Monthly Archives: March 2017
As we wait for the movie sequel to Guardians of the Galaxy in just a little over a month, the second season of the animated series opens with a special two-parter guest-starring the Avengers, whetting our appetite for Infinity War when the two teams face off against Thanos in the Marvel Cinematic Universe. Meet me after the jump for my review of “Stayin’ Alive.”
Will a temperamental animated baby or a new sci-fi flick be able to take down a beauty and a beast this weekend at the box office? Here’s our prediction:
The Boss Baby is a new Dreamworks Animation film starring the voice of Alec Baldwin as a badass baby who should remind audiences of a certain POTUS, intentionally or not. Even though reviews are currently pretty poor for the film, families who have already taken in Beauty and the Beast will likely head to theatres this weekend for The Boss Baby. Look for a second place showing with $35 million.
In the first half of this special Flash: Gorilla City two-parter, the showrunners gave us a taste of what Super Gorilla Grodd was like in the Silver Age of comics, but this time we see just how dangerous Grodd can be these days. We’ve seen Gorilla City, meet me after the extradimensional jump for my thoughts about “Attack on Central City.” Can The Flash survive?
“The answer my friend/is breaking in the wind/the answer is sticking out your rear”
This is the poetry of Booji Boy — Devo’s Mark Mothersbaugh wearing a baby mask — as he walks through a deserted, post-apocalyptic landscape. This is the beginning of Neil Young’s Human Highway.
Human Highway is legendary for its weirdness. Before it was released on DVD in 2016, the film was notoriously hard to find and only available to those lucky enough to find the laserdisc or VHS copies kicking about. Featuring Neil Young as a goofy mechanic who longs to be a rhythm and blues man and Devo as nuclear fallout cleaners, the film is packed with characters, straying storylines, musical numbers and oddness, making it natural material for this column.
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Remember the Arab Spring? That democratic fluorescence that erupted in late 2010 in Tunisia and spread with massive demonstrations to Egypt, Syria, Yemen, Libya and Iraq? It was a giddy, dangerous time when a predominantly youth movement rose up against autocratic regimes steeped in conservative Islamic ideology. Through riots and violent government crackdowns, people poured into the streets pressing for change. In Egypt, Bassem Youssef was one of the unlikely people at the forefront of the massive cultural shift. A heart surgeon turned satirical TV host, Youssef was dubbed the Egyptian Jon Stewart. Tickling Giants, the documentary from Sara Taksler, follows Youssef’s meteoric rise and lamentable fall, as a funny, principled man becomes an enemy of the state. As Donald Trump demonizes the media in America, Tickling Giants is even more resonant than when it debuted at festivals last year, revealing both the power of satire and its harsh limitations.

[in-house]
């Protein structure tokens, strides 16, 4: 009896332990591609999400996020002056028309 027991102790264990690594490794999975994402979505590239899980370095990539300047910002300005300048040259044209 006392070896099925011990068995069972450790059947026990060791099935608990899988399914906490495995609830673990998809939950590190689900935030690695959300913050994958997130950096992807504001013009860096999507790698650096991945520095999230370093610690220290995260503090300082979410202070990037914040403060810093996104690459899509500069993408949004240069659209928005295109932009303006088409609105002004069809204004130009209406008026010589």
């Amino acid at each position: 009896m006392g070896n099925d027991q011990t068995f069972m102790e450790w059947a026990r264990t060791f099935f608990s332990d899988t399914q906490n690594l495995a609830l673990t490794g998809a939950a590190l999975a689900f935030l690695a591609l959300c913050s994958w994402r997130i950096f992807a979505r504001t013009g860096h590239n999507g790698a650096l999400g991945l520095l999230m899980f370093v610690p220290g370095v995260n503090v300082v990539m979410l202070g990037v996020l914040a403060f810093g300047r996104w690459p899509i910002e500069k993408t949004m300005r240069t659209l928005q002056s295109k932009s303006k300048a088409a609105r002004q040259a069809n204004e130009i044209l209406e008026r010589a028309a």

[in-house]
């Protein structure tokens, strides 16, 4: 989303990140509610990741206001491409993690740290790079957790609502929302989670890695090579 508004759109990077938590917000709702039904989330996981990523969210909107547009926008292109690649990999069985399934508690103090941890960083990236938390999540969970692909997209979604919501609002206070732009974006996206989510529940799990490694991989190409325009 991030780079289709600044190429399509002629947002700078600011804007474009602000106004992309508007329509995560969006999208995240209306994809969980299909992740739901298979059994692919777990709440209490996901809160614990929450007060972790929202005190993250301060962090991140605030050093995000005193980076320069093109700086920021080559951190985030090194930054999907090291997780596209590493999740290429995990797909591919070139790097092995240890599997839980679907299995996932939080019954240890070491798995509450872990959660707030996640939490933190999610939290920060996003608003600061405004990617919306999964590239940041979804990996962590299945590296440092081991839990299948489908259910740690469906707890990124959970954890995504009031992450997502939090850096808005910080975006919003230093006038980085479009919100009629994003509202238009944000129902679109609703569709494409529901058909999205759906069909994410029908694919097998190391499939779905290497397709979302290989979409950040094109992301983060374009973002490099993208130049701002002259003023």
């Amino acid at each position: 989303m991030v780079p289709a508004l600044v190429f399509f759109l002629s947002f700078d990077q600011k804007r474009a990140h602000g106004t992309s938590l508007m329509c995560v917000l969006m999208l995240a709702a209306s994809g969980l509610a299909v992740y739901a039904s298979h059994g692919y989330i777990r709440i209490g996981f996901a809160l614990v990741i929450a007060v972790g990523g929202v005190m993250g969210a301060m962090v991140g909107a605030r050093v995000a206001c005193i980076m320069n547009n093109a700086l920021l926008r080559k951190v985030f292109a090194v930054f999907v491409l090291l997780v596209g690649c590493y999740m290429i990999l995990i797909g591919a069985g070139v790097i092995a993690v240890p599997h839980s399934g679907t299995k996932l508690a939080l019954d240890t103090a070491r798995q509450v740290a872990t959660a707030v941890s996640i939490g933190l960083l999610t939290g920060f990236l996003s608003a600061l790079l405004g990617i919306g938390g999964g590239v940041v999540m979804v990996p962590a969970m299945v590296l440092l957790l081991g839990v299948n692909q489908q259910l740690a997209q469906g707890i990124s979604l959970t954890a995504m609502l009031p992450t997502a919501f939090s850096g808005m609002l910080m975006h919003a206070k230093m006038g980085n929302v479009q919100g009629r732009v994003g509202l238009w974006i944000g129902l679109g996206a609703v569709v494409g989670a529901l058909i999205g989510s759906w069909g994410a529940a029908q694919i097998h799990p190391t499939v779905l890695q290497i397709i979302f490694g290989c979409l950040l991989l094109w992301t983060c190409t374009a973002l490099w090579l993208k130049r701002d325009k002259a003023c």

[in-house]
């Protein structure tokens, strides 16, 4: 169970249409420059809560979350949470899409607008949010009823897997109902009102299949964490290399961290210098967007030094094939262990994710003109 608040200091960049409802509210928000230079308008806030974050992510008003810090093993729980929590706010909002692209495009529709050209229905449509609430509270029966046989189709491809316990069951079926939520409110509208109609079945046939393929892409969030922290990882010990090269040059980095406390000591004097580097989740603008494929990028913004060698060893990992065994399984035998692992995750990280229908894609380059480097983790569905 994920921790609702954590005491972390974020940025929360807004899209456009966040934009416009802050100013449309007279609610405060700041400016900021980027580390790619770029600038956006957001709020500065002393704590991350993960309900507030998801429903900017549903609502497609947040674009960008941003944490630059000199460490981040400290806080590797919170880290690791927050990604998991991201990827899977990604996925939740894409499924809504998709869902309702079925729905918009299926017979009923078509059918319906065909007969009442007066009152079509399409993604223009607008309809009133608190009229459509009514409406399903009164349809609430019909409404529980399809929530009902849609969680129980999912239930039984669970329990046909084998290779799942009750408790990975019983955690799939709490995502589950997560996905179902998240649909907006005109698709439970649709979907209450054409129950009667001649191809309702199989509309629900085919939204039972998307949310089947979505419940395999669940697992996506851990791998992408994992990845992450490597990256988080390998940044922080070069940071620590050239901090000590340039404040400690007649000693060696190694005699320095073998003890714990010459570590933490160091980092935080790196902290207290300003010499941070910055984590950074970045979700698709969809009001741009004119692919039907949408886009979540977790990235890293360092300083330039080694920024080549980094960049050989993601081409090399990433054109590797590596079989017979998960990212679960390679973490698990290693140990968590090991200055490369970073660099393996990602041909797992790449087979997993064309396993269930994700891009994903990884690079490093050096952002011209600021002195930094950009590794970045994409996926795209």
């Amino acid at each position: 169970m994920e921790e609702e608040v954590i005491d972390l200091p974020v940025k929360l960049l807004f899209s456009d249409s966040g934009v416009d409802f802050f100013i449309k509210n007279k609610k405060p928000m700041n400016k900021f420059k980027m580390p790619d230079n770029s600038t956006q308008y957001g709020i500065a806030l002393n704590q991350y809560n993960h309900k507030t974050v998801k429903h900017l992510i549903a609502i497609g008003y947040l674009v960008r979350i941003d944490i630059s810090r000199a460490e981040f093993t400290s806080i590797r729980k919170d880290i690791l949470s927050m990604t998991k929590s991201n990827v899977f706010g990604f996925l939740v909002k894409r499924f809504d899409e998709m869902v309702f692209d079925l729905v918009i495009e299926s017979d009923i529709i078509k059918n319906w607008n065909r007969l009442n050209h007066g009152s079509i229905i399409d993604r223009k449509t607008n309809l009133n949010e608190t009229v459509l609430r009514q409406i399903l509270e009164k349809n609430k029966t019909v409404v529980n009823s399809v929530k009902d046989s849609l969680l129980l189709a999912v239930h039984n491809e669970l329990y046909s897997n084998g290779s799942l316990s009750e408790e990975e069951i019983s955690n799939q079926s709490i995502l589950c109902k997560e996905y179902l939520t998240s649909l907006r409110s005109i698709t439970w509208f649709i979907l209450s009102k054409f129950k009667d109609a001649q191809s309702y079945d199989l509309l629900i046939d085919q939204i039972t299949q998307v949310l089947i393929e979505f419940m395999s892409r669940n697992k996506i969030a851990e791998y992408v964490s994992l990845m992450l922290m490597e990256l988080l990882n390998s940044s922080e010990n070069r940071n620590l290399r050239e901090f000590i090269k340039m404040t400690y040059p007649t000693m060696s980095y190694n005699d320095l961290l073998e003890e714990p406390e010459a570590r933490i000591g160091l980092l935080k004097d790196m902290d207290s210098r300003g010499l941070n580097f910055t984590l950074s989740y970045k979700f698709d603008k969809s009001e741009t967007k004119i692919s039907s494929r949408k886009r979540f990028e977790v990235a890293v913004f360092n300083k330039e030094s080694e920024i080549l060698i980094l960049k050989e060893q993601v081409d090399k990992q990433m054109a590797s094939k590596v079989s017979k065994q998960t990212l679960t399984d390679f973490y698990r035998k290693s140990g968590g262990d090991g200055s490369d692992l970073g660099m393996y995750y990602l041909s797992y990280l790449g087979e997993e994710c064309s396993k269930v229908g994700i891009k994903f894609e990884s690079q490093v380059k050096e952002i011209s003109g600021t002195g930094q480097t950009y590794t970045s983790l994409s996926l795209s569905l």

We all float down here. The first official trailer for Stephen King’s It is here…and it is scary.
It arrives in theaters September 8th, 2017.
In 1991, I was a 14-year-old kid who had become obsessed with progressive rock. I (regrettably) passed on seeing Yes on their massive Union tour, telling a friend I only knew “Owner of a Lonely Heart,” but not long after they came through Toronto I became a fan. They set me on the road to exploring the sounds of bands not willing to fit any sort of straight format.
Which brought me to King Crimson. Talking about a band that never fit a format – they couldn’t fit a mold, no matter how hard someone may have tried to fit them in to one. King Crimson’s 1969 debut album, In The Court Of The Crimson King, may be the definitive artifact of early progressive rock – esoteric lyrics, long suites, complex time changes – but the band never repeated that effort. Instead, they’d change line-ups and sounds, usually in whatever way guitarist/band mastermind Robert Fripp would choose. Following 1974’s Red (power-trio KC), the band went on hiatus until 1981’s Discipline, which would feature Fripp and returning drummer Bill Bruford working alongside bassist/stick player Tony Levin and guitarist Adrian Belew in a new Crimson iteration.
Which brings us to On (and off) The Road, the glorious new King Crimson box set that captures the band in all its 1980s goodness.
Your Childhood Cartoons Meets Comics In “Green Lantern/Space Ghost Annual #1” & Others On The Wednesday Run
But it’s a little kid’s dream, isn’t it?
Those after school or Saturday morning cartoons – the ones that we ALL loved so much, made even more real, given a heightened sense of heroic justification, when intermingled with the heroes of the comic books we read!
I mean, we’d regularly have crossover adventures between cartoon and comic book heroes, universes, genres and pop culture mediums with the toys that we’d buy at the local store.
We were ahead of our time.
Green Lantern. Space Ghost. Suicide Squad. Banana Splits. Booster Gold. The Flintstones. Adam Strange. Jonny Quest.
Cartoons and comic books – never the two shall meet?
Not today – today we get ALL the meetings!